Board acts on Kaler’s request

At a meeting on Friday, leaders suspended some drug trials and planned for research reforms.

University Medical School Dean Brooks Jackson addresses the Board of Regents at the McNamara Alumni Center on Friday morning.

James Healy

University Medical School Dean Brooks Jackson addresses the Board of Regents at the McNamara Alumni Center on Friday morning.

Christopher Aadland

The University of Minnesota Board of Regents vowed to make the school’s human research programs “beyond reproach” after two recent reports highlighted ethical concerns and faulted the institution for inadequately protecting its human research subjects.

Regents responded to the reports and approved resulting steps the University will take at a meeting Friday. Among other changes, the board approved suspending psychiatric drug trials and creating a Community Oversight Board to ensure the school’s human research subjects are being properly protected.

The school has postponed 17 current and pending drug trials until an independent review board recommends lifting the suspension. Additionally, other clinical studies that target vulnerable populations will be reviewed to ensure human research subjects’ protections are adequate.

“Obviously, like everyone else, we would have loved to have avoided the issue,” Regent Darrin Rosha said Friday. “But in this circumstance we have an opportunity to make great strides.”

The University will hold a public forum in May to discuss the reports’ findings. Medical School Dean Brooks Jackson will hold a town hall meeting next month with Academic Health Center faculty and staff to discuss the reports’ findings.

The school plans to commission a task force, composed primarily of faculty members and experts, to create recommendations for the school on how to follow through with an external report’s recommendations by May 15.

A legislative auditor’s report  released earlier this month said the University’s responses were “insular” and “defensive” when ethical concerns were raised after the 2004 death of Dan Markingson, a man who killed himself while enrolled in a University antipsychotic drug study.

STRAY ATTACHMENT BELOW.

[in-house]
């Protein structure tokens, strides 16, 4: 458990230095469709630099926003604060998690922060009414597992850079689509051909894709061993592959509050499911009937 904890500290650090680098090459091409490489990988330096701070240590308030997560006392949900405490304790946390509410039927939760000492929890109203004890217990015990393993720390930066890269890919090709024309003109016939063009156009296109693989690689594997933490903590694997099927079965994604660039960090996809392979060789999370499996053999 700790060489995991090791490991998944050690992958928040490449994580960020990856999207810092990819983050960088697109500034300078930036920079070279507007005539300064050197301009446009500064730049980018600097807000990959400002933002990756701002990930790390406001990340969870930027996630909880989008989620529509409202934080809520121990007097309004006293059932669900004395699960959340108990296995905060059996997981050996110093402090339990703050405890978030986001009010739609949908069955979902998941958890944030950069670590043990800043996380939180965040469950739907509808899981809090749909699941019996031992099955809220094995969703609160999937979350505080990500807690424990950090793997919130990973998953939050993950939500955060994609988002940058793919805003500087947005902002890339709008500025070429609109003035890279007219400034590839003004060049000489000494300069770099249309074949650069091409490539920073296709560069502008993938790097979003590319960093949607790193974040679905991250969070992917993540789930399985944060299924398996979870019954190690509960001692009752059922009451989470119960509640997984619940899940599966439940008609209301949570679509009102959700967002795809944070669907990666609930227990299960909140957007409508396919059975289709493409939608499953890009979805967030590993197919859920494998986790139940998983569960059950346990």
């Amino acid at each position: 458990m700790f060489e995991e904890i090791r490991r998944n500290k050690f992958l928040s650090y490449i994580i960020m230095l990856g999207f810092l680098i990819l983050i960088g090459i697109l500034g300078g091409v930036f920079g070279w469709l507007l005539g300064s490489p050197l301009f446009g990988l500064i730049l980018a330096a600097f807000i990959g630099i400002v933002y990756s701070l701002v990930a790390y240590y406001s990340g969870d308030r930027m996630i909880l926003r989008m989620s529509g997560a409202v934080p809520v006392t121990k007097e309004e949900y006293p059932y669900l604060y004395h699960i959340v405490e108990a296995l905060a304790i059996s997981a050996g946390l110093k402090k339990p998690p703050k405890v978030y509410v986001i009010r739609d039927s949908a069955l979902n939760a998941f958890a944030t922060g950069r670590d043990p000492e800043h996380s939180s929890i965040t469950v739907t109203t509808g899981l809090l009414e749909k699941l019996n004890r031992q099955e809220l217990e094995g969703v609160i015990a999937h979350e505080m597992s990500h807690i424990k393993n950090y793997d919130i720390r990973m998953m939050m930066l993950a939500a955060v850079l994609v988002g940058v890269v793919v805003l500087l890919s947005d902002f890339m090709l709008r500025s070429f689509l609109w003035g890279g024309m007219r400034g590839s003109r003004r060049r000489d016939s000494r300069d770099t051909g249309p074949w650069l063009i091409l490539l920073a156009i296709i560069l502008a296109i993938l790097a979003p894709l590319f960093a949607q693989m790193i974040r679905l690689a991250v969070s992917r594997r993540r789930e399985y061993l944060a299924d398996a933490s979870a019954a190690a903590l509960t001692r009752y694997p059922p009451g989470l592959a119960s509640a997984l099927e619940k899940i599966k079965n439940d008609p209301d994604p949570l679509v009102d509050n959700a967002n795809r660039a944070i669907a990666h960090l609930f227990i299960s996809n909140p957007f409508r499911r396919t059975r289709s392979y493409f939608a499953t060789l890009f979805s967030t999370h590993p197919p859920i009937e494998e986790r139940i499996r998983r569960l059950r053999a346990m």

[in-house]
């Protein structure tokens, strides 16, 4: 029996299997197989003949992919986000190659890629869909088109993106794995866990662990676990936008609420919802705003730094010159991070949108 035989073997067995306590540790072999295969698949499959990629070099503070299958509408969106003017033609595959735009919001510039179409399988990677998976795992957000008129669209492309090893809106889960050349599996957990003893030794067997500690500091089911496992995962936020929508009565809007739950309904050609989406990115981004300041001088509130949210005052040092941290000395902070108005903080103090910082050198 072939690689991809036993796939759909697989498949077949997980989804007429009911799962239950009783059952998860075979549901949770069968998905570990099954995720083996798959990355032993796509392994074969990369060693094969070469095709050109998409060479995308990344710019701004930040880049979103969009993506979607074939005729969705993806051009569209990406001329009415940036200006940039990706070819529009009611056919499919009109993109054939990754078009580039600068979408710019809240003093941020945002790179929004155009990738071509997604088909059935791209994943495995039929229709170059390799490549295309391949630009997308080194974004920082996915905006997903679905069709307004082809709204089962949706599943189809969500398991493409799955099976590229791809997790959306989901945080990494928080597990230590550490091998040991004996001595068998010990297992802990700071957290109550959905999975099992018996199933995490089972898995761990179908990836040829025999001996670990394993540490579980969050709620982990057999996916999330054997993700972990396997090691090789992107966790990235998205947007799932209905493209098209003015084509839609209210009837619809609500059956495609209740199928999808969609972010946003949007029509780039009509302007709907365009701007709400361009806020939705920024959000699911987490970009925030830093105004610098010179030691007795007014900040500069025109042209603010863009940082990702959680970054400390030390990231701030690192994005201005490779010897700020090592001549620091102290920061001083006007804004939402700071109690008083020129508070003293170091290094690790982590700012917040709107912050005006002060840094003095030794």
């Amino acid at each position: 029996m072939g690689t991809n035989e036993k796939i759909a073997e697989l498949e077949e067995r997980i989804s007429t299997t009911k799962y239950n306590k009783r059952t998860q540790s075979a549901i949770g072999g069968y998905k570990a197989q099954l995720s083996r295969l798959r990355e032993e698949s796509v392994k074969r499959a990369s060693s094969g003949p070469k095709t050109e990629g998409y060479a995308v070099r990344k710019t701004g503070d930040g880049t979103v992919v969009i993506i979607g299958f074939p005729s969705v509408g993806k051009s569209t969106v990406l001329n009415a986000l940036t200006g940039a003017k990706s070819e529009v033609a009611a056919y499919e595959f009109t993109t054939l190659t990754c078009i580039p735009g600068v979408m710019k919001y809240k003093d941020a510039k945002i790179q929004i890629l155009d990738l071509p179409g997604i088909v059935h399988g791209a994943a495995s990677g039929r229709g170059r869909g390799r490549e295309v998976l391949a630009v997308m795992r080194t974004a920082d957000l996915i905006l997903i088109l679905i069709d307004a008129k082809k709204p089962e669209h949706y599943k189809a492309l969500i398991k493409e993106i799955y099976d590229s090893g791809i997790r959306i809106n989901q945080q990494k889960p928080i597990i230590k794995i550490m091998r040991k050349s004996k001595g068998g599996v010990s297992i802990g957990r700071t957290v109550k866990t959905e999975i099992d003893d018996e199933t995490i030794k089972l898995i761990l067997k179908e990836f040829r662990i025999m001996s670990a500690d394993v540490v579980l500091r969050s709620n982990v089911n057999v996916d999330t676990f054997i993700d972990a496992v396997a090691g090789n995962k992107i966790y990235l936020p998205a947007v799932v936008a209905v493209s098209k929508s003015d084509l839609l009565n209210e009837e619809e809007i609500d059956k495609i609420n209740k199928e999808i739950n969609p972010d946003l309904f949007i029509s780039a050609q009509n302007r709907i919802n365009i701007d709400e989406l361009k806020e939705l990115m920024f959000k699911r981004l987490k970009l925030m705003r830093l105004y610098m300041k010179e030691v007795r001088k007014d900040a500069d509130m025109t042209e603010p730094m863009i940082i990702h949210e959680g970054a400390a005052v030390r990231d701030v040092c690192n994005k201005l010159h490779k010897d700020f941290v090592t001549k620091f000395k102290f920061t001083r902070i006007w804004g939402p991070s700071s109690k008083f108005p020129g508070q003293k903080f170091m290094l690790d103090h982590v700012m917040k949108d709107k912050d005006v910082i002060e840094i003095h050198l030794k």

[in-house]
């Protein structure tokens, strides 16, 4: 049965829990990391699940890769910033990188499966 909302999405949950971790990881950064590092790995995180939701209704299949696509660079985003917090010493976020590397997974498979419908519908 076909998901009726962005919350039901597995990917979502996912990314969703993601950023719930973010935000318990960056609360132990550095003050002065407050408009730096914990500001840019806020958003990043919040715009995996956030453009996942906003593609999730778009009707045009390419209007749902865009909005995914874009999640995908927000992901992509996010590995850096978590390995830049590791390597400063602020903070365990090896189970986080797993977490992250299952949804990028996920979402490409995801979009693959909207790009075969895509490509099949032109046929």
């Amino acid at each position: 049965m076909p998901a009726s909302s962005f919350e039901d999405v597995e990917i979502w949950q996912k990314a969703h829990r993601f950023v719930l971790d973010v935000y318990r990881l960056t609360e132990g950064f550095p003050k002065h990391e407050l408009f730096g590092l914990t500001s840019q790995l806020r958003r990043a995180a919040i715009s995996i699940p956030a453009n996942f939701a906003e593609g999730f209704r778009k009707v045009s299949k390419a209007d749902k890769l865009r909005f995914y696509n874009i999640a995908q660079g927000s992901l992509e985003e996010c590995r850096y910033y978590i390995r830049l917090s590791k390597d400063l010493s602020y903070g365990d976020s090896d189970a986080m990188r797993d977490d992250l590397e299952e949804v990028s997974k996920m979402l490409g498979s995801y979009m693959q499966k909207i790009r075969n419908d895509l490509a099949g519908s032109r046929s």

The auditor’s report followed the release of an external review in February, which examined the University’s human research subject protections program.

The review, managed by the Association for the Accreditation of Human Research Protection Programs, analyzed practices from 2011 to 2014 and found flaws, including a lack of employee ethics training and an insufficient institutional review board.

Though school leaders and administrators have approved plans to reform drug trial programs, some faculty members, advocates and state officials say accountability measures should come from outside the institution.

In his report, Legislative Auditor Jim Nobles suggested state lawmakers enact legislation to hold the school accountable.

He suggested lawmakers pass legislation requiring the University to implement all of the AAHRPP’s recommendations and said the state should oversee future psychiatric drug studies.

Before the release of the state auditor’s report, University administrators and regents bolstered claims of no wrongdoing by pointing to past reviews of the case – reviews that Nobles called “superficial,” or compromised, due to conflicts of interest, in his report.

University President Eric Kaler acknowledged using misleading statements about being investigated and cleared of wrongdoing by the state attorney general to reporters after Friday’s meeting.

“I think there were elements in some of our communications that might have led somebody to believe that it was a full-on attorney general investigation,” Kaler said. “In that sense, that was misleading or inaccurate.”

Still, some longtime critics of the University and its research conduct weren’t satisfied with the school’s response to the reports’ findings.

“I didn’t hear a lot of frank, honest discussion of the very serious nature of the research misconduct that seems to have occurred,” said Leigh Turner, an associate bioethics professor and critic of the University’s research ethics. “The reality is a very serious institutional failure has taken place here. Many people in positions of seniority have had years to address these issues, and they chose not to.”

Mike Howard, a friend of Markingson’s mother, Mary Weiss, said the release of the two external reports and subsequent actions taken by the University are validation of the concerns raised more than a decade ago.

“It’s a little bit late, but obviously it’s a start,” Howard said.